New technology would make 911 better, but at a cost

By JINGJING NIE
Capital News Service

LANSING — An improved emergency 911 system would allow Michigan residents to text police if they are held hostage by an active shooter.

Crime victims could text for help without alerting a burglar in the next room.

And police could accurately locate crime victims who use cell phones to report when they are threatened.

But lawmakers are now struggling to figure out how to pay for the expansion of the new system called Next Generation 911.

“The problem we have right now is many 911 centers around the state are only able to trace a call to a landline,” said Sen. Rick Jones, R-Grand Ledge, who has introduced a bill to expand the Next Generation 911 system beyond the 33 counties that have it now.  “However, most people nowadays are changing to cellphones.”

The current 911 system is almost 40 years old. Meanwhile, around 70 percent of 911 calls are made from cellphones that cannot be accurately traced, according to the Federal Communications Commission.

Michigan residents now pay 19 cents a month for state 911 fees per device. Prepaid wireless users pay 1.92 percent per retail transaction.

If the bill passes, the state 911 fees would go up to 25 cents per month, and prepaid wireless users would pay 4.53 percent per retail transaction.

Without the change, even the counties that already have Next Generation 911 will lose it when their funding runs out next year, said Harriet Miller-Brown, the state 911 coordinator.

“Even though they have it, it won’t be paid for, and there is no more money for new counties to join,” Miller-Brown said.

Next Generation 911 makes it easier for dispatchers to help each other out when they are flooded with calls, said Thom Sumbler, vice president of sales and business development for Peninsula Fiber Network, which installs systems for counties.

Dispatchers are flooded with calls when accidents happen, said Sumbler. ”There might be only two or three people taking calls and they might be getting 25-30 calls at one time,”

If someone called in about an unrelated heart attack, the call might not go through with the old system, he said. With the Next Generation 911, calls can be routed to dispatch centers that are less busy.

“This is an enormous improvement,” Sumbler said.

Next Generation 911 also allows users to text to 911.

“Always call when you can, text when you can’t,” said Jason Torrey, director of Grand Traverse County Central Dispatch/911 and the president of the Michigan Communication Directors Association.

But under certain circumstances, text is the better option.

“If you’re a victim of domestic violence and the assailant is in the immediate vicinity and you don’t feel safe placing a voice call, you can use that text solution to silently notify dispatch and 911 that you need help,” Torrey said. “We’ve had that occur, right here in our own town.”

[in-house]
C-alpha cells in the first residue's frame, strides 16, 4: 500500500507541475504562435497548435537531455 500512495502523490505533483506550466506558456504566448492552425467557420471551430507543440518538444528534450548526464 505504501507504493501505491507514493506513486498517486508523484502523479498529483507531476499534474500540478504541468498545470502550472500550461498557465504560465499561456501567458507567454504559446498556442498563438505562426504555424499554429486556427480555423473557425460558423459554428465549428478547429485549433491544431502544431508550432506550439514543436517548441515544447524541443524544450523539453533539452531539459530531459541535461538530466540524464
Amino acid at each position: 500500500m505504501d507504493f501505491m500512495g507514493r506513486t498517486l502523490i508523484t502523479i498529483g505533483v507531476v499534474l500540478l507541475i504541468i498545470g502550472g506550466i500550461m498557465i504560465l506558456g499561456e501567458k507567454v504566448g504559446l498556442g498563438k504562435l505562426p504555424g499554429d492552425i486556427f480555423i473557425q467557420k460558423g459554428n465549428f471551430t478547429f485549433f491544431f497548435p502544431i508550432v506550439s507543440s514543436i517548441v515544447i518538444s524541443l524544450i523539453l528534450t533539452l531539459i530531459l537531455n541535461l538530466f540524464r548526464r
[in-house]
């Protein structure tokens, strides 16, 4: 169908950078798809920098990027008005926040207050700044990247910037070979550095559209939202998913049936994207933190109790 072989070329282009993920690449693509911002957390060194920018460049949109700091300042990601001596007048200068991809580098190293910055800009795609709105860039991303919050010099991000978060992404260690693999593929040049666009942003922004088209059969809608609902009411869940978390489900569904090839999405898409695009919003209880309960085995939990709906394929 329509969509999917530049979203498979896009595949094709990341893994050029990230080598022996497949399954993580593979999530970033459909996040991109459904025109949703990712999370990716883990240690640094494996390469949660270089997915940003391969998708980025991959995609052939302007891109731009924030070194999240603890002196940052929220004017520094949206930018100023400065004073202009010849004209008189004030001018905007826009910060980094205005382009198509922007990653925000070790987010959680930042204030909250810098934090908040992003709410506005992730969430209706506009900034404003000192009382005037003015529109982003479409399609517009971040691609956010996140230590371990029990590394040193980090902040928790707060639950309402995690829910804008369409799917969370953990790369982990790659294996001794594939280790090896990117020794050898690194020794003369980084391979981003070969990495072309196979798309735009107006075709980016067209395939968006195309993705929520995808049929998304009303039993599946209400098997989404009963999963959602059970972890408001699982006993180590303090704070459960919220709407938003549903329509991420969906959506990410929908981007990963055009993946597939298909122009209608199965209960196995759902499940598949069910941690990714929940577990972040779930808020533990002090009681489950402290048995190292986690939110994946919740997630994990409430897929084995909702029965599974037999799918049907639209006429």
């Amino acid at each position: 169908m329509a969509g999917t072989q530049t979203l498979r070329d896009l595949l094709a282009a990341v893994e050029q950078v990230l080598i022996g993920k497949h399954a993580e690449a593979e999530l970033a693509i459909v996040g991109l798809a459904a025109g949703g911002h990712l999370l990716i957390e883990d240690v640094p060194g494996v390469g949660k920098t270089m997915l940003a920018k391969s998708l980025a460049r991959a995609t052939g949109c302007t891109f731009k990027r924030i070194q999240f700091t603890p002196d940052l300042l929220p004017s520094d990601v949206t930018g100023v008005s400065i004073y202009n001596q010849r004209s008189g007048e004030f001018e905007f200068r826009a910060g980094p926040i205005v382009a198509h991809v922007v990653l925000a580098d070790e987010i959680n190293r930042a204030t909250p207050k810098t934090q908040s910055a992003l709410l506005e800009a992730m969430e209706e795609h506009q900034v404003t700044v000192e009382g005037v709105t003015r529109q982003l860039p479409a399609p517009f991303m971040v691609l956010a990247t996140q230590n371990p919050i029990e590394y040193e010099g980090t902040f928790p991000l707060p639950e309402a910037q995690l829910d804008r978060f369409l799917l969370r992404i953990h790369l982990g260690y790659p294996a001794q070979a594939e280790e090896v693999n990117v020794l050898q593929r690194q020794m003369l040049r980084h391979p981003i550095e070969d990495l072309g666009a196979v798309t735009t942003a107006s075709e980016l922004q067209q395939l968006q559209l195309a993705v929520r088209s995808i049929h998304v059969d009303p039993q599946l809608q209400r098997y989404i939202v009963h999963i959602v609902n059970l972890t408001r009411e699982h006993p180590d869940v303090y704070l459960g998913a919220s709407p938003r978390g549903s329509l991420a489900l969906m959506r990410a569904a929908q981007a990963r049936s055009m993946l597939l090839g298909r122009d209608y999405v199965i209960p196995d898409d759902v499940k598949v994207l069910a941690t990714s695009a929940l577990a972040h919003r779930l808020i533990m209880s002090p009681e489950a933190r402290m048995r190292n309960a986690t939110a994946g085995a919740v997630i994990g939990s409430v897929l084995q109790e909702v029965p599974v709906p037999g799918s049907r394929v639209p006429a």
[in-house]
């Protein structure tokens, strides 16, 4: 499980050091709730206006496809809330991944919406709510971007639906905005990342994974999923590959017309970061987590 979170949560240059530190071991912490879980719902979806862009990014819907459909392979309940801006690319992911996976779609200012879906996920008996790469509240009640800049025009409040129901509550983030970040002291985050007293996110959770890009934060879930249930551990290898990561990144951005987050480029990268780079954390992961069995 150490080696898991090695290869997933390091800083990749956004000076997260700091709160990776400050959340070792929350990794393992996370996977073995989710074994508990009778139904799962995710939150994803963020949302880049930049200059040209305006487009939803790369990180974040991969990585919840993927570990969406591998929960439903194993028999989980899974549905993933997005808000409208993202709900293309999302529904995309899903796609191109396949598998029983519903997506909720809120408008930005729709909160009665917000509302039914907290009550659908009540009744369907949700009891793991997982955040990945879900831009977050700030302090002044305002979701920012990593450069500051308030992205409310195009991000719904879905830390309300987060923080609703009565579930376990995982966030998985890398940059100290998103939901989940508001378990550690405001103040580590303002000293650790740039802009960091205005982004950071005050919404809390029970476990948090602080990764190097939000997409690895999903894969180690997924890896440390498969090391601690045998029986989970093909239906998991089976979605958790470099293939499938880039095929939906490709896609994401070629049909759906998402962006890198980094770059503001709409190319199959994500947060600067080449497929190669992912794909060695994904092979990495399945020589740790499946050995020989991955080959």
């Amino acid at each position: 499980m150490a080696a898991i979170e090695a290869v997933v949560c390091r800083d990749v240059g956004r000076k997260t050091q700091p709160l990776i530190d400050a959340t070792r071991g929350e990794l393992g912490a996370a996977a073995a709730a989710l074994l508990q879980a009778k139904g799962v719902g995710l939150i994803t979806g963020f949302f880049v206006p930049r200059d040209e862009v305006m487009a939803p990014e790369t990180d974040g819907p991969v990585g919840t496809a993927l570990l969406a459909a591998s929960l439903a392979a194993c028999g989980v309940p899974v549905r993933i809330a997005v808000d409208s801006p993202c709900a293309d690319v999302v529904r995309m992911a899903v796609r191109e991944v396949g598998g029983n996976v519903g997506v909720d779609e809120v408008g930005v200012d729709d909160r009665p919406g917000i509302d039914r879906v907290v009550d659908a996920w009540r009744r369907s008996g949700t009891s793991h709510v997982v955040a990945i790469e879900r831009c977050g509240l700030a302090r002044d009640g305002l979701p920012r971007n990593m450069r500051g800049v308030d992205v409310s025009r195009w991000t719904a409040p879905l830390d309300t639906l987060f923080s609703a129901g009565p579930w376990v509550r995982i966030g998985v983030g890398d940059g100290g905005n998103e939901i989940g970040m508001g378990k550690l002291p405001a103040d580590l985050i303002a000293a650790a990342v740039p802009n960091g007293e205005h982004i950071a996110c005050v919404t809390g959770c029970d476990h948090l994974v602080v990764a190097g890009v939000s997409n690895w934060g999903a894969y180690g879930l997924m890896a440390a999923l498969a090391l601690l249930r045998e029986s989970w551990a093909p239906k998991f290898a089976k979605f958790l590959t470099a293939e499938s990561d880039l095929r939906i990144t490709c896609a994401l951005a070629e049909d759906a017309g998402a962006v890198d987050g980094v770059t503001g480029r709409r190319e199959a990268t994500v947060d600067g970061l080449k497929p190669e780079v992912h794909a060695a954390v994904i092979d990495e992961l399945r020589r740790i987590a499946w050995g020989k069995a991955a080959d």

The feature is also helpful for people who are deaf or partially deaf, Torrey said.

Next Generation 911 is also more reliable.

“With the older system, one backhoe digging the line somewhere can take out multiple 911 centers,” said Torrey.

With the newer system, there is always another route so that call can be delivered, he said.

“There are so many opportunities and so much diversity that you can have with this new network,” said Torrey.

The bill was referred to Energy and Technology Committee.

Federal ballast water rules would replace state’s, if bill passes

By KALEY FECH
Capital News Service

LANSING — MIchigan’s ballast water regulations are deterring oceangoing vessels from entering Michigan ports to pick up exports.

Rep. Dan Lauwers, R-Brockway Township, has introduced a bill that he says will bring those ships back to the state. The bill has passed the House and is headed for the Senate.

“Michigan’s ballast water regulations are the most stringent,” he said. “The regulations drove the state’s export business to neighboring states.”

His bill would get rid of the current ballast water discharge requirements for oceangoing vessels and adopt the federal regulations.

Ballast water is water in a ship that is taken in and let out, depending on the weight of the ship’s cargo, increasing the ship’s stability.

Ballast water has been blamed for the introduction of invasive species into the Great Lakes. Some environmentalists worry that easing the standards will bring more invasive species.

The regulations have deterred oceangoing vessels from entering Michigan ports to pick up exports like grain, said Jim Weakley, the president of the Lake Carriers’ Association.

Instead, these vessels pick up Michigan grain in cities like Toledo and Windsor, he said.

As a result, grain is transported by truck or train out of the state and loaded on the ships in other ports.

“They basically stopped calling on Michigan,” Weakley said. “The grain is trucked to these other ports and loaded on to those same ships that would have gone to Michigan ports if not for Michigan laws.”

This impacts revenue for Michigan farmers, he said. Farmers pay more to send their grain to ports out of state, but they cannot charge more for it because the buyer would then simply buy it from someone else.

“When that happens, the additional cost of trucking the grain out of Michigan simply cuts into the profit the farmer receives,” he said. “The farmer has to pay for double handling.”

Moving Michigan’s exports out of the state by truck or rail also creates more air pollution, Weakley said. Because a ship can carry more cargo than a truck or train, more trucks and trains are needed to transport the cargo to another port. One ship can carry the cargo of multiple trucks or trains while consuming less fuel and emitting less exhaust.